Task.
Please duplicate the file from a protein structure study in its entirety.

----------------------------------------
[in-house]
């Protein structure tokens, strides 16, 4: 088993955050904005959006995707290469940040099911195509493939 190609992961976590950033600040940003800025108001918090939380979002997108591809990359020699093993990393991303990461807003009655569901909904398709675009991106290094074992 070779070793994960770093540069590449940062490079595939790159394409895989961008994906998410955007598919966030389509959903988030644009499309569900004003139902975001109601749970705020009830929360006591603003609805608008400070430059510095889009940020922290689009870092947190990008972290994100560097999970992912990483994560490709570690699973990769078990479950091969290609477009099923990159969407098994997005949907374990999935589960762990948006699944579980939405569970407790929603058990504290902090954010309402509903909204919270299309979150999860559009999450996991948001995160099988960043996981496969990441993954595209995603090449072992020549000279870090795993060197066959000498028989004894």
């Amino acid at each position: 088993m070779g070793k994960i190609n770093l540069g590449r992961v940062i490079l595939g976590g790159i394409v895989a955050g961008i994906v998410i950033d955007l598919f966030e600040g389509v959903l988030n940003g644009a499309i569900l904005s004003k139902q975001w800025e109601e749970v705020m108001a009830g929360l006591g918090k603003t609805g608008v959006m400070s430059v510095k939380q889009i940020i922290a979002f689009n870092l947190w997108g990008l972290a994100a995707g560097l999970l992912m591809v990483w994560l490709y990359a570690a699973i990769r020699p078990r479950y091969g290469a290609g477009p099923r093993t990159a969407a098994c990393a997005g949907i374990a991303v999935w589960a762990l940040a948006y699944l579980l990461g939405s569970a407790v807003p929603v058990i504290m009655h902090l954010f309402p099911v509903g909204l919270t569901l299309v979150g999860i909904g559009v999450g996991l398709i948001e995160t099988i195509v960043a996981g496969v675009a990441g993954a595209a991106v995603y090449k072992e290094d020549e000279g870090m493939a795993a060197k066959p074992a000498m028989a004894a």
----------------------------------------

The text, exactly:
[in-house]
């Protein structure tokens, strides 16, 4: 088993955050904005959006995707290469940040099911195509493939 190609992961976590950033600040940003800025108001918090939380979002997108591809990359020699093993990393991303990461807003009655569901909904398709675009991106290094074992 070779070793994960770093540069590449940062490079595939790159394409895989961008994906998410955007598919966030389509959903988030644009499309569900004003139902975001109601749970705020009830929360006591603003609805608008400070430059510095889009940020922290689009870092947190990008972290994100560097999970992912990483994560490709570690699973990769078990479950091969290609477009099923990159969407098994997005949907374990999935589960762990948006699944579980939405569970407790929603058990504290902090954010309402509903909204919270299309979150999860559009999450996991948001995160099988960043996981496969990441993954595209995603090449072992020549000279870090795993060197066959000498028989004894």
């Amino acid at each position: 088993m070779g070793k994960i190609n770093l540069g590449r992961v940062i490079l595939g976590g790159i394409v895989a955050g961008i994906v998410i950033d955007l598919f966030e600040g389509v959903l988030n940003g644009a499309i569900l904005s004003k139902q975001w800025e109601e749970v705020m108001a009830g929360l006591g918090k603003t609805g608008v959006m400070s430059v510095k939380q889009i940020i922290a979002f689009n870092l947190w997108g990008l972290a994100a995707g560097l999970l992912m591809v990483w994560l490709y990359a570690a699973i990769r020699p078990r479950y091969g290469a290609g477009p099923r093993t990159a969407a098994c990393a997005g949907i374990a991303v999935w589960a762990l940040a948006y699944l579980l990461g939405s569970a407790v807003p929603v058990i504290m009655h902090l954010f309402p099911v509903g909204l919270t569901l299309v979150g999860i909904g559009v999450g996991l398709i948001e995160t099988i195509v960043a996981g496969v675009a990441g993954a595209a991106v995603y090449k072992e290094d020549e000279g870090m493939a795993a060197k066959p074992a000498m028989a004894a």